Monday, June 16, 2014

People Organizing Themselves

This isn't a game design post.

There's been a growing stream of news about people organizing themselves. It's becoming more and more easy. Things like AirBnB and Uber are one example. People organizing to evade import taxes and tariffs are another example. The new tone of socially-aware political protests are a third example.

But even you, personally, have probably noticed how easy it is to organize people. When each side has a smartphone, messages and internet maps make it very easy for any two people to quickly negotiate a time and place to meet. Even if you don't want to meet up, talking via messages allows for easy, asynchronous, searchable communication. It's easier and easier to communicate.

Most of the organizations arising in this space are "trust brokers" - their job is to insure that the people communicating are both trustworthy. Like all middlemen, I expect these organizations to be replaced by something a lot flatter and more public, but it'll be a while before that happens.

Anyway, anyone with a smart phone is exercising powers that used to be held only by corporations, governments, and the extremely rich. Buying from abroad used to be limited to those categories - companies would buy or manufacture abroad, then ship it home. "Globalization", we called it. Governments stepped in to regulate it, some more than others. But individuals were not usually very carefully regulated.

If person A wanted to buy jeans from America, person A would have to fly to America, buy them, and fly home. Obviously a huge expense and waste of time. Instead, person A would buy jeans from a company that specialized in importing jeans. And they would pay the middlemen and the government to do so.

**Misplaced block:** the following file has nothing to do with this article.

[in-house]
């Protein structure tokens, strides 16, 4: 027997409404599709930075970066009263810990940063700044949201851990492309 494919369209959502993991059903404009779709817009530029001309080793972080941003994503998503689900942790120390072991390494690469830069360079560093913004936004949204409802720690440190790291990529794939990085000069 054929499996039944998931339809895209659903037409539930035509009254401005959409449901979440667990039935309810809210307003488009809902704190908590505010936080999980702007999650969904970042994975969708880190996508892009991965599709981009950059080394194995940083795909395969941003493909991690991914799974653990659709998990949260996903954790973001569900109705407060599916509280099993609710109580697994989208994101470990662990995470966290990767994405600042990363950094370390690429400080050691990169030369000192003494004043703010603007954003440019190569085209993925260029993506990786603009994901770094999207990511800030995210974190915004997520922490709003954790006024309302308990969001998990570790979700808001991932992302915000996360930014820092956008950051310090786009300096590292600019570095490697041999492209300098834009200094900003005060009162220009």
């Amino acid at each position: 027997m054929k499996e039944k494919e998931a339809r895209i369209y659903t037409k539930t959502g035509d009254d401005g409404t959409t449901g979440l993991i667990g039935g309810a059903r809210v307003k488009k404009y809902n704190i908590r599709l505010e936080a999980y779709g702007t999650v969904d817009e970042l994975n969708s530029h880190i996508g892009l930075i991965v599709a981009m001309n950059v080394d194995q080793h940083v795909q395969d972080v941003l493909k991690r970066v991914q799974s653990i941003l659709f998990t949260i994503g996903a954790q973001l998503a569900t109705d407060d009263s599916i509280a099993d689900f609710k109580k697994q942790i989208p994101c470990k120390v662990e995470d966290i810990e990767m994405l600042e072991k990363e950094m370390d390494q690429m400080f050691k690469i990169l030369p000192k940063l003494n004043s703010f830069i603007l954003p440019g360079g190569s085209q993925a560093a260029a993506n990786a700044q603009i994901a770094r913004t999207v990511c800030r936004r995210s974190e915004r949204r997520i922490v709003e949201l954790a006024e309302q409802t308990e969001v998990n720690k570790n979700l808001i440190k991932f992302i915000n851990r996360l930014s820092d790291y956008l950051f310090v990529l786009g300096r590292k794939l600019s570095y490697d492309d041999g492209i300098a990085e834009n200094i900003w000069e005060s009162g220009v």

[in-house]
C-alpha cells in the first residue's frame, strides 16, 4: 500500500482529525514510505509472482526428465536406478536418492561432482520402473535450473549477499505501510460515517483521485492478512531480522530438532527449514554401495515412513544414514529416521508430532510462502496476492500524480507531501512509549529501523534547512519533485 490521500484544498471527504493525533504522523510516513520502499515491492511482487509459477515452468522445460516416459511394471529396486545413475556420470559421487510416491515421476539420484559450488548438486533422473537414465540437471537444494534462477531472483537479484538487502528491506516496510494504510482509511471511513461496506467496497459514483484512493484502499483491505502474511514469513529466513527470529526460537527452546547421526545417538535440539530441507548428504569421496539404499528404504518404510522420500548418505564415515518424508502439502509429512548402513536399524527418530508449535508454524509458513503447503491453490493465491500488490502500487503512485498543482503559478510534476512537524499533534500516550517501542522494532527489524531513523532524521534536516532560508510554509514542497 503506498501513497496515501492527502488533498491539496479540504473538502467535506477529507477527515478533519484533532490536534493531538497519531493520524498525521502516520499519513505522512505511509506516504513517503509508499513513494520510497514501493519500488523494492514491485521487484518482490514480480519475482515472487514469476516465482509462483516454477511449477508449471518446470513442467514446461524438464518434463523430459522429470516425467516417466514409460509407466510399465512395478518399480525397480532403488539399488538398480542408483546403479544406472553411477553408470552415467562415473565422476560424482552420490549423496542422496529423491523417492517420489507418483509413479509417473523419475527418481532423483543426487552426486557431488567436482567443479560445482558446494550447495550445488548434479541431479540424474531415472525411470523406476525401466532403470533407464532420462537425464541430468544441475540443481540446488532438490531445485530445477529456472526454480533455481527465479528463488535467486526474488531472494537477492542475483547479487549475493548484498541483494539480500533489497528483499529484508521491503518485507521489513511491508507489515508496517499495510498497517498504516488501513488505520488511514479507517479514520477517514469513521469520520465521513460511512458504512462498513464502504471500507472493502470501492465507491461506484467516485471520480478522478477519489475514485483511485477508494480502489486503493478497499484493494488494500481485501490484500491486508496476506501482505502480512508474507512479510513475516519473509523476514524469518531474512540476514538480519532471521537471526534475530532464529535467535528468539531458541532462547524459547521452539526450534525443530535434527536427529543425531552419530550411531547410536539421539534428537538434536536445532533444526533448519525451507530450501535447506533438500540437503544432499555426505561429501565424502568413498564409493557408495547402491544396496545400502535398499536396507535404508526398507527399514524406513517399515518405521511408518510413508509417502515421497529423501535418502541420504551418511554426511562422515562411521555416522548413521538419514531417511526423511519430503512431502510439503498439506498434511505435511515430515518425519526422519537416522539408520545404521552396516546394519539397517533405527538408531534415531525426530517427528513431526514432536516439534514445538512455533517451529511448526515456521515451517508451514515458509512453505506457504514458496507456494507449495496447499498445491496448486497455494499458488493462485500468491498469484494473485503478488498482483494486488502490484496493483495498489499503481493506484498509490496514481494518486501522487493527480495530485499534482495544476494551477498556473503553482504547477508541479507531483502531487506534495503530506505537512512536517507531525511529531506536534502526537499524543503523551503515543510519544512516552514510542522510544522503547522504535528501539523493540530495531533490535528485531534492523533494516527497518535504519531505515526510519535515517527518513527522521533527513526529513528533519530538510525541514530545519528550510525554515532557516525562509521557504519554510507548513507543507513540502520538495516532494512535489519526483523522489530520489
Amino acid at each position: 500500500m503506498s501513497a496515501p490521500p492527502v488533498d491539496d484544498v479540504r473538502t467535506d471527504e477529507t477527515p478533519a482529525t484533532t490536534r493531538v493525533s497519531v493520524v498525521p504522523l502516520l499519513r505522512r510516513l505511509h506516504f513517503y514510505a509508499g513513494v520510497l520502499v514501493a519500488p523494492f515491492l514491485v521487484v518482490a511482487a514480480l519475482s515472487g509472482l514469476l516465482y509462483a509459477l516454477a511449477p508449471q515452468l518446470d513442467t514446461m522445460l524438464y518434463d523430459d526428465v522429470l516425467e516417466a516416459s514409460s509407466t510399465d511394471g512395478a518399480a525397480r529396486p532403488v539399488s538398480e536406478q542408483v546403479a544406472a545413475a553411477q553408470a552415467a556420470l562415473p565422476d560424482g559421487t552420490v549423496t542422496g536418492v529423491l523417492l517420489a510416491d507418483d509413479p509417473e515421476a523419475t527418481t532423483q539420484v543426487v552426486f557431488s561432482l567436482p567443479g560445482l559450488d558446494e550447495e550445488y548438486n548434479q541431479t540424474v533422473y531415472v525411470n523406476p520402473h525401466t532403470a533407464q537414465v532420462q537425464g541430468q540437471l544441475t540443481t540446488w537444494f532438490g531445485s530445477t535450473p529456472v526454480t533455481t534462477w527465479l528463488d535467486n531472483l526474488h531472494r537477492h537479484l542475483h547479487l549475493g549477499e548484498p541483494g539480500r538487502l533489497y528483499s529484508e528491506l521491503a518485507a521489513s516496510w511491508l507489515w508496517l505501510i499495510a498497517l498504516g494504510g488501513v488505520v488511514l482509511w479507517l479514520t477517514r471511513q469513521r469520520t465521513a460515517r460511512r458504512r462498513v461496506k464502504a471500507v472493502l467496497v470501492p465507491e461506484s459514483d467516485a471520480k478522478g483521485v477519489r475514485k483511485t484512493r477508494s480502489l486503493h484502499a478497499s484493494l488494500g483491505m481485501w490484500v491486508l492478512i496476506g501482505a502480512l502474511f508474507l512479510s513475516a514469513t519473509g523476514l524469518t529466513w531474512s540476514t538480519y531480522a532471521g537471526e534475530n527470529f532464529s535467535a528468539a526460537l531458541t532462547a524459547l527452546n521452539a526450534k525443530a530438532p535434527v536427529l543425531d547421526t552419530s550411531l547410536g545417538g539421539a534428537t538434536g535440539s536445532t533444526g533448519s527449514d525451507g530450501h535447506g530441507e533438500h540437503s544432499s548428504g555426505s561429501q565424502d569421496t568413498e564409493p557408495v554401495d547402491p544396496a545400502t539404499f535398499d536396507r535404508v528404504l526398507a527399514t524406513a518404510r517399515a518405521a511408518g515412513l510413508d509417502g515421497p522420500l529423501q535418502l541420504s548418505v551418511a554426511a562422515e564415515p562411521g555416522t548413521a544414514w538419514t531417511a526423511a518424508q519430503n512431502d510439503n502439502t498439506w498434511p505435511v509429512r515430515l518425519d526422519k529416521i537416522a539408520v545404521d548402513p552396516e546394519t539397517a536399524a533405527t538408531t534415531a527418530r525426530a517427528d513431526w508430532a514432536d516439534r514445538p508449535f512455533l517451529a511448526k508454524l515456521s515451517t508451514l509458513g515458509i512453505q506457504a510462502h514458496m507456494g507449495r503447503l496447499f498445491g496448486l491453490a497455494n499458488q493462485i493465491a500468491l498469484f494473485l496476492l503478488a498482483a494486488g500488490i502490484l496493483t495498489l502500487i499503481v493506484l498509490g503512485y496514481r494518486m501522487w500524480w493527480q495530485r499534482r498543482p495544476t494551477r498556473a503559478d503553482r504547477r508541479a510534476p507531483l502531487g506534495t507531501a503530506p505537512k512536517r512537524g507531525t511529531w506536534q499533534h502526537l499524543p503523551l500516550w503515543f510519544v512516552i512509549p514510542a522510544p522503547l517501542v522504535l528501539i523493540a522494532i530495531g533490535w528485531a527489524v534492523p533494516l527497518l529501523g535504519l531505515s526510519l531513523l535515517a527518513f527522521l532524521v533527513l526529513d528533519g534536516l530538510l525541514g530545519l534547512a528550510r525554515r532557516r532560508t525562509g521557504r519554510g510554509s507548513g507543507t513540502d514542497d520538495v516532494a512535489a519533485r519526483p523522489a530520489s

Now, however, person A can buy jeans via person B, who happens to already be in America and wouldn't mind doing your shopping for you. This is a literal middleman - not an organization, but a specific person. You don't even have to know them - they have a 5-star rating from everyone that's come before, so you can trust them to get the job done.

This may sound pretty familiar, because its not exactly a new idea. People have been noticing this kind of thing growing for quite a while. But I want to talk about the cultures surrounding it in a bit more depth, because I have Opinions.

Let's state the idea clearly:

Ad-hoc cooperation is the future.

It's a carefully chosen phrase, because there is a lot of political chaff floating around. If I say "individuals will create the new economy", it won't go across right. Even though it technically means what I'm trying to say, it is already associated with a particular political group - the Libertarians - and therefore people will naturally think of Libertarian philosophies.

So, let's be clear: this is not a Libertarian thing. This is not about independence, but interdependence. It is not about supply and demand, markets, or abusively externalizing your costs. In fact, it's basically the opposite of those things.

We're talking about arranging to cooperate in a limited fashion so fluidly that everyone stops thinking "I'm going to do this" and starts thinking "we're going to do this". It's not about an economy or brokering of trust, because that implies some kind of buying and selling of trust. It's about sharing resources and skills so fluidly it's almost unconscious.

If I were to create a science fiction setting around this idea, I'd have to be careful. It would be too easy to simply treat things as a hive mind.

But I'm actually talking about the reverse of a hive mind! I'm talking about a frothing mix of very diverse people naturally finding others that are complementary. Others that are interested in doing the same things, or whose activities perfectly line up with the activities you need. This is not a method to make people all the same: it is a method to leverage the fact that there are so many different people.

Because that's what's happening. Humanity is diverse, and growing more so.

Our ability to connect through the noise and chaos and distance is growing even faster.

1 comment:

Anonymous said...

I love you, you silly idealist!